“Probably once a week if not once every other week, I am definitely going to Home Depot,” he said. “Now that’s something, honestly, I wasn’t thinking about before.”
Cook was able to buy his condo using the nearly $50,000 grant he received as the first recipient of the San Diego Black Homebuyers Program.
Launched last August with funding and support from the San Diego Foundation Black Community Investment Fund, Supervisor Nathan Fletcher’s office, Union Bank, Urban League and LISC, the program aims to help close the region’s staggering racial homeownership gap.
According to anew data tool released by the Urban Institute, only 26.5% percent of Black San Diegans are homeowners, compared to over 50% of white and Asian San Diegans.
The rate of homeownership is even lower for Black people living in East County, such as La Mesa (18.2%) and El Cajon (6.7%).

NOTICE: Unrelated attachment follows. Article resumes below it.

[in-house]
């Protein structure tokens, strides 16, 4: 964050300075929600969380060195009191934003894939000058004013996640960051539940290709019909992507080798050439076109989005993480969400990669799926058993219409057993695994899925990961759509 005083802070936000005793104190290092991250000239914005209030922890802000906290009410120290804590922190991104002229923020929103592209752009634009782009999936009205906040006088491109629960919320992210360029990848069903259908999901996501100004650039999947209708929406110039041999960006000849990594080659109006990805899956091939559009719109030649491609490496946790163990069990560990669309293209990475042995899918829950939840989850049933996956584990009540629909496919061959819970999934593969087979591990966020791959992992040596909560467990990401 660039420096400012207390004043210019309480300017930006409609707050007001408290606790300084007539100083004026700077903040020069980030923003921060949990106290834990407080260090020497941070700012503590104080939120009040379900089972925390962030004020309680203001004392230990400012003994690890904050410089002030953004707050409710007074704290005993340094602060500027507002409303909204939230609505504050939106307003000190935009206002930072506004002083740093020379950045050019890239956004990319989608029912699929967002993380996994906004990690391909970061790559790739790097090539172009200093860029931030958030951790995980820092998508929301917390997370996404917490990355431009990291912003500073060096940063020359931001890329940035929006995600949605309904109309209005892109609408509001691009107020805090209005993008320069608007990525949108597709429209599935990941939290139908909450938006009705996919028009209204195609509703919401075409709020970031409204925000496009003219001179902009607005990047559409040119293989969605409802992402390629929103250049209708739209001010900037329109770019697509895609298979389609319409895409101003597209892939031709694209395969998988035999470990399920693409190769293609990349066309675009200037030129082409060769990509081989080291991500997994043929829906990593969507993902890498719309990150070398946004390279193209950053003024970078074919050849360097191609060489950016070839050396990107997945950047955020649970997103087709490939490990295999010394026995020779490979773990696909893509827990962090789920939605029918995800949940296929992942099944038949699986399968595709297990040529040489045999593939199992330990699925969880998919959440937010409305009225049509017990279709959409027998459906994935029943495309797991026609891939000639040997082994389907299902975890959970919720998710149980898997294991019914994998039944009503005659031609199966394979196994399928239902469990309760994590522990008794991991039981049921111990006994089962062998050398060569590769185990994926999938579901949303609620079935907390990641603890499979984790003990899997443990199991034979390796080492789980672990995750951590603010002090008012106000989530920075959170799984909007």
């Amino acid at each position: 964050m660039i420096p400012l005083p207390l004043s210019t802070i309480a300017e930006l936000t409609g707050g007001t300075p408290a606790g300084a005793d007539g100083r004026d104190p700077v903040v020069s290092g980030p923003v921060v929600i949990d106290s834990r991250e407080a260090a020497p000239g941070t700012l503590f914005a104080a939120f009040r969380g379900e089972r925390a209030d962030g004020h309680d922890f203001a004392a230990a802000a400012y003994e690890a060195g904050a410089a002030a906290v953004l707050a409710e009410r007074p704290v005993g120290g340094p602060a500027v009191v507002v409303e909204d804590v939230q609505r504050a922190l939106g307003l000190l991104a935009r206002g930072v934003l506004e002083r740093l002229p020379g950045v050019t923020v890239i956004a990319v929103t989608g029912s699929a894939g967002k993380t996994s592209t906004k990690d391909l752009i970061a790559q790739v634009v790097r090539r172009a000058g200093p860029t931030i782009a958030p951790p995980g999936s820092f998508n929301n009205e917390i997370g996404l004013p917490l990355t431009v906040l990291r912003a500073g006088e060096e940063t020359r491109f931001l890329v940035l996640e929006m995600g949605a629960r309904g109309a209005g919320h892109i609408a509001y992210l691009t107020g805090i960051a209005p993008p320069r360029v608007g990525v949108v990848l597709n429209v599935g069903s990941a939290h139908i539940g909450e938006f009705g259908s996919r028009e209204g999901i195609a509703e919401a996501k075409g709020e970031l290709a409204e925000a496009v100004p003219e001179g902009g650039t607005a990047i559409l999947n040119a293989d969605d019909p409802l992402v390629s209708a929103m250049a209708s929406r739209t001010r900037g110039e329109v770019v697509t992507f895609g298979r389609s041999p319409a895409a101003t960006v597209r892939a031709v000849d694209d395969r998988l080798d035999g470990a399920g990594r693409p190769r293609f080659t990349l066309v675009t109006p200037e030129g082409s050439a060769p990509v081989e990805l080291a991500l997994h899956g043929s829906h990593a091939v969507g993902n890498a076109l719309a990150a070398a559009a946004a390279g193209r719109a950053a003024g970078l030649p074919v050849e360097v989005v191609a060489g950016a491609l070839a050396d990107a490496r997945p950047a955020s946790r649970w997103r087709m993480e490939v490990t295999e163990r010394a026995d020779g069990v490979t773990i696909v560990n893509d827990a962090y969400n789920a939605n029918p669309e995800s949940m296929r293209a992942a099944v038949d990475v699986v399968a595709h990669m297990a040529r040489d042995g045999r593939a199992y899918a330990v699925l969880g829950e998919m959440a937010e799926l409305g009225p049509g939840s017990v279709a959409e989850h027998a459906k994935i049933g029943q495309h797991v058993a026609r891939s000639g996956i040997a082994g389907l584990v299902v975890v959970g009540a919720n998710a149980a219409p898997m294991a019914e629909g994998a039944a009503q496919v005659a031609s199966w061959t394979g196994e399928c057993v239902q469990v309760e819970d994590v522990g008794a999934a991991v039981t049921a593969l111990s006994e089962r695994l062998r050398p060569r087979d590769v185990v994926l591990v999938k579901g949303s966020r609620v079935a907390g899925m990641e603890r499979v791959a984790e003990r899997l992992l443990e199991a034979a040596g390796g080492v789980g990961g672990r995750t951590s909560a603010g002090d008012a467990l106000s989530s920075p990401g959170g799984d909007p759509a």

“The total amount of housing wealth held by white households is $129 billion [in San Diego],” said Michael Neal, the lead researcher of the Urban Institute study. “For black homeowners, it's less than $5 billion.”
In other words, the racial homeownership gap is continuing to widen the racial wealth gap by the billions. But Neal said this gap isn’t just about the number of Black households who own their home, but also about the values of their homes.
“Black homeowners on average, their home value is $610,000, [which is] about a third less than the average value of a white-owned home,” he said.
Neal said historic housing and employment discrimination coupled with longstanding wage gaps and rising housing costs are at the heart of these persisting inequities.
Although he acknowledged there’s no silver bullet solution, he believes programs like the San Diego Black Home Buyers Program provide a good first step, especially for young buyers like Cook.
These homes will help build generational wealth, said Pamela Gray Payton, the San Diego Foundation’s chief impact and partnerships officer, in a written statement to KPBS.